ThinKom Solutions has developed a phased-array user terminal specifically designed for operation in the higher millimeter-wave (MMW) frequency bands for evolving next-generation communication satellites.
The low-profile antenna, which is based on ThinKom’s VICTS (Variable Inclination Continuous Transverse Stub) technology, will operate in the Q- and V-band frequencies (37.5-42.5GHz and 47.2-51.4GHz). These bands have been designated for adoption by major satellite operators in low-, medium-, geostationary and highly elliptical orbits (LEO, MEO, GEO and HEO).
“This new phased-array development is timed to fully enable the upcoming frequency revolution that promises to unlock massive new available bandwidth at these higher MMW frequencies for next-generation LEO and MEO satellite constellations,” said Bill Milroy, chairman and CTO of ThinKom Solutions.
Similar Q-band MMW antennas have already been built and on-satellite tested by ThinKom for Q-band aeronautical and ground-mobile use.
“The new user terminals will include uninterrupted ‘make-before-break’ (MbB) and ‘break-before-make’ (BbM) connectivity options, depending on the requirements of a given application. The MbB terminals will support two simultaneous full-duplex beams that can be independently pointed at two different satellites,” explained Milroy. “The LEO and MEO satellites move rapidly across the sky from horizon to horizon, so the multi-beam capability of the new ThinKom MbB terminal ensures uninterrupted services while switching between rising and setting satellites. It also allows multiple satellites or channels to be bonded, either within the same or even across different constellations, doubling throughput capability. The antenna also supports full frequency and polarisation diversity, which is another key enabler for maximising satellite throughput.”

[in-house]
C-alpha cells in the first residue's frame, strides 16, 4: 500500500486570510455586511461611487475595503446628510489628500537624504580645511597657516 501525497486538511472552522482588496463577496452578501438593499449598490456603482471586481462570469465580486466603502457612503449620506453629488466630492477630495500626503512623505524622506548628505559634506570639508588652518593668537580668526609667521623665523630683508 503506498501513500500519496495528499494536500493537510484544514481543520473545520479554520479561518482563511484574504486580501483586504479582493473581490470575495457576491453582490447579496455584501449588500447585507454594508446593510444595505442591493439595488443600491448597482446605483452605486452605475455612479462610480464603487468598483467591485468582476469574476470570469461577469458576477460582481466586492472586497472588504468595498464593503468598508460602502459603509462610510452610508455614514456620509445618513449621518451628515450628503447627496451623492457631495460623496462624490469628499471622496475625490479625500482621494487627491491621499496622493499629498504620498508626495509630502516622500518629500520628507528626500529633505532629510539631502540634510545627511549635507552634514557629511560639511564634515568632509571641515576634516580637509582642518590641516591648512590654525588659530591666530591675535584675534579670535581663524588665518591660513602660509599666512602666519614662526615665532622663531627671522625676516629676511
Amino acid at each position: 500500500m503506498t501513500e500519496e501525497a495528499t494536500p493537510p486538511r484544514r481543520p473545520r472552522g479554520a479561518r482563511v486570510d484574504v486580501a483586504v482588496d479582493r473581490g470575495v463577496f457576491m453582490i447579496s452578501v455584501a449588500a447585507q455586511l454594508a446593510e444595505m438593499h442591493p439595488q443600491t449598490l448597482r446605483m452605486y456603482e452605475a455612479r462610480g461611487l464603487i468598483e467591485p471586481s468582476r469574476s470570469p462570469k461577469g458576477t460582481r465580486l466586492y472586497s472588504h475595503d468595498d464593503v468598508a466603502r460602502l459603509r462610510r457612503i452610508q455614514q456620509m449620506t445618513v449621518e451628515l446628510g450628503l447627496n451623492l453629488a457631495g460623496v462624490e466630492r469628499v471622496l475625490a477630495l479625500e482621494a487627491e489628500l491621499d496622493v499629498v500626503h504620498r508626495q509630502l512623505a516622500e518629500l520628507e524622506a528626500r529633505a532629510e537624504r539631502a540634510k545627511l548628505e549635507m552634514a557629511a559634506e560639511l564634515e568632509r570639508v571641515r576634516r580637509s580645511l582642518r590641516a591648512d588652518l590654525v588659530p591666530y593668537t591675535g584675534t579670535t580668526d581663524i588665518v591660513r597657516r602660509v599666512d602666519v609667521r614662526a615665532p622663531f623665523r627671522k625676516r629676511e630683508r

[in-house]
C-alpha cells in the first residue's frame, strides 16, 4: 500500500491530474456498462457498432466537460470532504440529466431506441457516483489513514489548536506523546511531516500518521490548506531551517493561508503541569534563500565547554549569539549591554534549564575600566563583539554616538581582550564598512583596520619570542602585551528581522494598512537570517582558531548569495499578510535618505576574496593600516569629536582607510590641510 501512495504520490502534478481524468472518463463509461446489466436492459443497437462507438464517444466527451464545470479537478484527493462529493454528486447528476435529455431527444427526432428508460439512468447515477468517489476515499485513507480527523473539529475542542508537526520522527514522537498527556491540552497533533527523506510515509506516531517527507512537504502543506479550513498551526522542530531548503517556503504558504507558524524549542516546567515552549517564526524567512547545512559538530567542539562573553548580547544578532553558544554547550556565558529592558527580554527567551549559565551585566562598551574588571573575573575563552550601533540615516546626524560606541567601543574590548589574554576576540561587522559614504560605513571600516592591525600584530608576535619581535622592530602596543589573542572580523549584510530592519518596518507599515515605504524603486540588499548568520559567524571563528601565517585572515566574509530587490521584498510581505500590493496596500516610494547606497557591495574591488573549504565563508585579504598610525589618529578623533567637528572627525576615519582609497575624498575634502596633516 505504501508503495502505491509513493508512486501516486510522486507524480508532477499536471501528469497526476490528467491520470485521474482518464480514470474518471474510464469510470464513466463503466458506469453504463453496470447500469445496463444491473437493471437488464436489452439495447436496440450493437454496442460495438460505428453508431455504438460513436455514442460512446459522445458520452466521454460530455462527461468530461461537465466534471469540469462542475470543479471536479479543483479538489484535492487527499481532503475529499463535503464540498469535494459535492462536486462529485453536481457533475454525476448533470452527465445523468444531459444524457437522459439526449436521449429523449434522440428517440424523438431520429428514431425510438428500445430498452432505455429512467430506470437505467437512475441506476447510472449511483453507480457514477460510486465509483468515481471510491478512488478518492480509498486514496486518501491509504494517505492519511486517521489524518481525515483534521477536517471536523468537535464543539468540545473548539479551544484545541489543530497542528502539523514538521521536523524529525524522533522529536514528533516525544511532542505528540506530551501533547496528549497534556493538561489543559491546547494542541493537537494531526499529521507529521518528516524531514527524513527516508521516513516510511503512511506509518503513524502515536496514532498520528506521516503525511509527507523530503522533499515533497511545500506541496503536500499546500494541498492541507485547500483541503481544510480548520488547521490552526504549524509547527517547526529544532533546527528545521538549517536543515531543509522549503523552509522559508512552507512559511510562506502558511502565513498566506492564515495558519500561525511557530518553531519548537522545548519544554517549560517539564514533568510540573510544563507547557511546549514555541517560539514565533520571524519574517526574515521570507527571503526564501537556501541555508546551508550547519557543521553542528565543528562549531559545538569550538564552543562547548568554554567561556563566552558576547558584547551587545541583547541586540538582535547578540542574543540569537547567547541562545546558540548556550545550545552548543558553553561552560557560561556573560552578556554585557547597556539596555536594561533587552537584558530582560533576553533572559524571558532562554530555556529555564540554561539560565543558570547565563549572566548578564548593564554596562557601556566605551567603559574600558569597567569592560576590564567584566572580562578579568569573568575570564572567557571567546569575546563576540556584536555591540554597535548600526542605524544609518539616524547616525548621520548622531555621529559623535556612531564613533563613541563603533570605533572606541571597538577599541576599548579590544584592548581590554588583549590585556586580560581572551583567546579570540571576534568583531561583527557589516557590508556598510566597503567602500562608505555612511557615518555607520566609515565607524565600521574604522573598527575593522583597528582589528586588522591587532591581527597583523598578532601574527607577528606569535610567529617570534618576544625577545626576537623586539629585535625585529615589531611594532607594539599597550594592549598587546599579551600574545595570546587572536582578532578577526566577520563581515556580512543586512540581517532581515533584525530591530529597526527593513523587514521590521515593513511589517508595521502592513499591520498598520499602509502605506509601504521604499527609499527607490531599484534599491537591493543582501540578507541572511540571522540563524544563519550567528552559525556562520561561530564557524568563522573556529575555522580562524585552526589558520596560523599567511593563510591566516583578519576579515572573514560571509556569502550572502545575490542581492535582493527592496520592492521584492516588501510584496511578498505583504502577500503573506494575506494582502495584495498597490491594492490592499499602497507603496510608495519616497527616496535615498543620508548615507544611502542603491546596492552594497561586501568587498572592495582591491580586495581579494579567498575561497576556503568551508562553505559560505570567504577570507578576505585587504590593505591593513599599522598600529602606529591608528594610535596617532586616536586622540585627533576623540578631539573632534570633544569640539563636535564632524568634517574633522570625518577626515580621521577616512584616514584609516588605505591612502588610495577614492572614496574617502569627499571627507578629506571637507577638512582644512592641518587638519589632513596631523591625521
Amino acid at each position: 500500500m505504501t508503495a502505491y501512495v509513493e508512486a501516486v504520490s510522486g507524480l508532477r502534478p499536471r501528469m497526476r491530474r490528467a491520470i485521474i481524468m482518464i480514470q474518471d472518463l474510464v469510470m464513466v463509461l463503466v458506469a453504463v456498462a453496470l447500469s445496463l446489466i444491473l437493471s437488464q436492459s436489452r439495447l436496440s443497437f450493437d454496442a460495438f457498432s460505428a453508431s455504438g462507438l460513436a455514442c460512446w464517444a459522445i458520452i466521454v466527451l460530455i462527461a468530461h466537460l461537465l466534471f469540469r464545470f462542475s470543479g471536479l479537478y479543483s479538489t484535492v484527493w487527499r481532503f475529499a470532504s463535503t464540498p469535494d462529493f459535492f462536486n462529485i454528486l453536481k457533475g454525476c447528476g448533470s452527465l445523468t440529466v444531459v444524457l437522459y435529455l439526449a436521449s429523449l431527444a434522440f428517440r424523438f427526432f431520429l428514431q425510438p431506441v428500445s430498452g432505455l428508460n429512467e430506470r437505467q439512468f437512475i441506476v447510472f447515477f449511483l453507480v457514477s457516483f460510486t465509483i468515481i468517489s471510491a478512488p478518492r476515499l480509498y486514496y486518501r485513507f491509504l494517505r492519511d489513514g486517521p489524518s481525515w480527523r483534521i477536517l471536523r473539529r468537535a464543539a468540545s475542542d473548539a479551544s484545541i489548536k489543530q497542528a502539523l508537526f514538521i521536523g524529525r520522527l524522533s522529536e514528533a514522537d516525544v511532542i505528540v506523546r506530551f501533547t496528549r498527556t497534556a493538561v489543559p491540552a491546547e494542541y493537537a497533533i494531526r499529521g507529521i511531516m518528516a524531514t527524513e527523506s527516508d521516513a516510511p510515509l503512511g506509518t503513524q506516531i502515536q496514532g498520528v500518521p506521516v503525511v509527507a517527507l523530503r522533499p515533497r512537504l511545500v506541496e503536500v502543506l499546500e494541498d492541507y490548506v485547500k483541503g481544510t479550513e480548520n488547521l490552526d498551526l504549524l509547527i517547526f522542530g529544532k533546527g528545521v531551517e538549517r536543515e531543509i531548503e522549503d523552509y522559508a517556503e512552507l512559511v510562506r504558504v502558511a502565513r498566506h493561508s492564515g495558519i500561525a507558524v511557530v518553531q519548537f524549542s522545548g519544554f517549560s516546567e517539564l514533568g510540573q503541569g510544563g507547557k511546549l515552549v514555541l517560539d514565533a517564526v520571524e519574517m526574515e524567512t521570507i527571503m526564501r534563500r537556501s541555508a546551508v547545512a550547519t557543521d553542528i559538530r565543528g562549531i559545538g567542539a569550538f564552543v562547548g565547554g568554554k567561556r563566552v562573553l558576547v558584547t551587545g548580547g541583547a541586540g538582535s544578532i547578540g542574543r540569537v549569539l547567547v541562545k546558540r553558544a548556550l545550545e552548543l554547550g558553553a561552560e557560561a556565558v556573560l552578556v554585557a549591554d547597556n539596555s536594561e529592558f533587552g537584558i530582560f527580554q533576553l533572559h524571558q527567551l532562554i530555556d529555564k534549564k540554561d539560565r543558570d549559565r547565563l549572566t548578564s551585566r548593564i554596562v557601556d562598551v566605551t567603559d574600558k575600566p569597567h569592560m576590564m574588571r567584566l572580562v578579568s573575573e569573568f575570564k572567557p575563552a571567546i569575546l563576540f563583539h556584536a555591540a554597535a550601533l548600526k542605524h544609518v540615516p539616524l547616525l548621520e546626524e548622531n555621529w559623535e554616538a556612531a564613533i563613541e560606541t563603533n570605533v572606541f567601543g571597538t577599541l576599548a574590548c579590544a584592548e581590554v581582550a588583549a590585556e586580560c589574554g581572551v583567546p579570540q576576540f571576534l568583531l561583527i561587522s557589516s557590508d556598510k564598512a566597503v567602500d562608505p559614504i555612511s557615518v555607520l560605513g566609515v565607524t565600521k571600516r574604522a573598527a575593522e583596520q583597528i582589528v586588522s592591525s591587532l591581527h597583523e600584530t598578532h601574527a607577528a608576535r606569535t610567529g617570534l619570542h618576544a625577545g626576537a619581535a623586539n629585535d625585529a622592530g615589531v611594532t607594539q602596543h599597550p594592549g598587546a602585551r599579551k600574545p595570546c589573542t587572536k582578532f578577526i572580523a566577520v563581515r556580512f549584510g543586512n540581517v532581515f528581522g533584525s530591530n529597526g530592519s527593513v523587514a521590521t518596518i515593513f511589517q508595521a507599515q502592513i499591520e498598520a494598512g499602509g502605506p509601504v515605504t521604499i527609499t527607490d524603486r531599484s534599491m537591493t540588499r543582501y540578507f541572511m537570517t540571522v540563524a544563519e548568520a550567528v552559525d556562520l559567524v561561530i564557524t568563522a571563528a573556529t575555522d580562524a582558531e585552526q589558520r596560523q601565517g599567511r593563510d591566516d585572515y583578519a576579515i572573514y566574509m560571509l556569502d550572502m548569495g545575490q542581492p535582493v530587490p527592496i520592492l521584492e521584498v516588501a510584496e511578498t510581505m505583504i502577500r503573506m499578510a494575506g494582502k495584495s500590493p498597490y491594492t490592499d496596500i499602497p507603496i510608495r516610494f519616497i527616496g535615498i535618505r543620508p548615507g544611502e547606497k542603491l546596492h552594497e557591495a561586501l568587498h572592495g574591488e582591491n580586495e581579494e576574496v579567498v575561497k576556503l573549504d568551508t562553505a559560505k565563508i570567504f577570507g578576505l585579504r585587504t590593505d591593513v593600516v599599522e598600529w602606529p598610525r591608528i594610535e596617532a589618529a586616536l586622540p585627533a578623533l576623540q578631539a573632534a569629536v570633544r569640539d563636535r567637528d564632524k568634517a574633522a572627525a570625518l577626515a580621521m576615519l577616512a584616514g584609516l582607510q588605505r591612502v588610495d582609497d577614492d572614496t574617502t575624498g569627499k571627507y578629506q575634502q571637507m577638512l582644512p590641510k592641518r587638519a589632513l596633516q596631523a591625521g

ThinKom’s full-duplex terminal is 75cm square and less than 10cm in height, weighs less than 23kg and requires less than 100 watts of prime power. The company says the terminal provides the same functionality as two separate 50cm-diameter stabilised parabolic-dish antenna radome enclosures.
Milroy noted the degree of difficulty in producing viable electronically scanned arrays (ESAs) that can operate in these higher MMW bands, especially in area efficiency, packaging, power density, thermal management and cost. He stated that the new antennas will provide spectral efficiency, low power consumption, high power efficiency and low heat generation.